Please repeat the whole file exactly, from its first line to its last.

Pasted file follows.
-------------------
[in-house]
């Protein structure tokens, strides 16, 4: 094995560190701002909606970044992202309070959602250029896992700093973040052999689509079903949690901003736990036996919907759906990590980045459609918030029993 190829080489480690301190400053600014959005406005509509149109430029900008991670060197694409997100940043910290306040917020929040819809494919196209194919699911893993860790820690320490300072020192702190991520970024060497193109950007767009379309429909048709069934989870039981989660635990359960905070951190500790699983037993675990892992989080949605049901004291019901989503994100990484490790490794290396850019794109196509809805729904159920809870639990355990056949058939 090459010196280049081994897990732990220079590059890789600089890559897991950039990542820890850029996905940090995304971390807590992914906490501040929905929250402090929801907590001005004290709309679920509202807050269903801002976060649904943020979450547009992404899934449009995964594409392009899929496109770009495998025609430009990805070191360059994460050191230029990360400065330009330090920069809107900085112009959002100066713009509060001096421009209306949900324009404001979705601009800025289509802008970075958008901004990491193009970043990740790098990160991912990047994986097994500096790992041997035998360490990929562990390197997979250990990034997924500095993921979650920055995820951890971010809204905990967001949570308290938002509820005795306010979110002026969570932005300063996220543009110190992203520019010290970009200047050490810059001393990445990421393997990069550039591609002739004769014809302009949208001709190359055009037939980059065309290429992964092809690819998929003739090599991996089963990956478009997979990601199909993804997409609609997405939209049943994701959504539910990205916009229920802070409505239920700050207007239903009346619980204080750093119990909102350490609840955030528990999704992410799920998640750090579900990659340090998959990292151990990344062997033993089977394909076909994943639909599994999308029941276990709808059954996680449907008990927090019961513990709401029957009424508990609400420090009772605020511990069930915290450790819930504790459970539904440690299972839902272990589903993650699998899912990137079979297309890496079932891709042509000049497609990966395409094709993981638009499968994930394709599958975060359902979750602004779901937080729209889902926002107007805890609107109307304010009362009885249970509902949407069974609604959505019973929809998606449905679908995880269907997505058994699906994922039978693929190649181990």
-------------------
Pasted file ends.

[in-house]
């Protein structure tokens, strides 16, 4: 094995560190701002909606970044992202309070959602250029896992700093973040052999689509079903949690901003736990036996919907759906990590980045459609918030029993 190829080489480690301190400053600014959005406005509509149109430029900008991670060197694409997100940043910290306040917020929040819809494919196209194919699911893993860790820690320490300072020192702190991520970024060497193109950007767009379309429909048709069934989870039981989660635990359960905070951190500790699983037993675990892992989080949605049901004291019901989503994100990484490790490794290396850019794109196509809805729904159920809870639990355990056949058939 090459010196280049081994897990732990220079590059890789600089890559897991950039990542820890850029996905940090995304971390807590992914906490501040929905929250402090929801907590001005004290709309679920509202807050269903801002976060649904943020979450547009992404899934449009995964594409392009899929496109770009495998025609430009990805070191360059994460050191230029990360400065330009330090920069809107900085112009959002100066713009509060001096421009209306949900324009404001979705601009800025289509802008970075958008901004990491193009970043990740790098990160991912990047994986097994500096790992041997035998360490990929562990390197997979250990990034997924500095993921979650920055995820951890971010809204905990967001949570308290938002509820005795306010979110002026969570932005300063996220543009110190992203520019010290970009200047050490810059001393990445990421393997990069550039591609002739004769014809302009949208001709190359055009037939980059065309290429992964092809690819998929003739090599991996089963990956478009997979990601199909993804997409609609997405939209049943994701959504539910990205916009229920802070409505239920700050207007239903009346619980204080750093119990909102350490609840955030528990999704992410799920998640750090579900990659340090998959990292151990990344062997033993089977394909076909994943639909599994999308029941276990709808059954996680449907008990927090019961513990709401029957009424508990609400420090009772605020511990069930915290450790819930504790459970539904440690299972839902272990589903993650699998899912990137079979297309890496079932891709042509000049497609990966395409094709993981638009499968994930394709599958975060359902979750602004779901937080729209889902926002107007805890609107109307304010009362009885249970509902949407069974609604959505019973929809998606449905679908995880269907997505058994699906994922039978693929190649181990």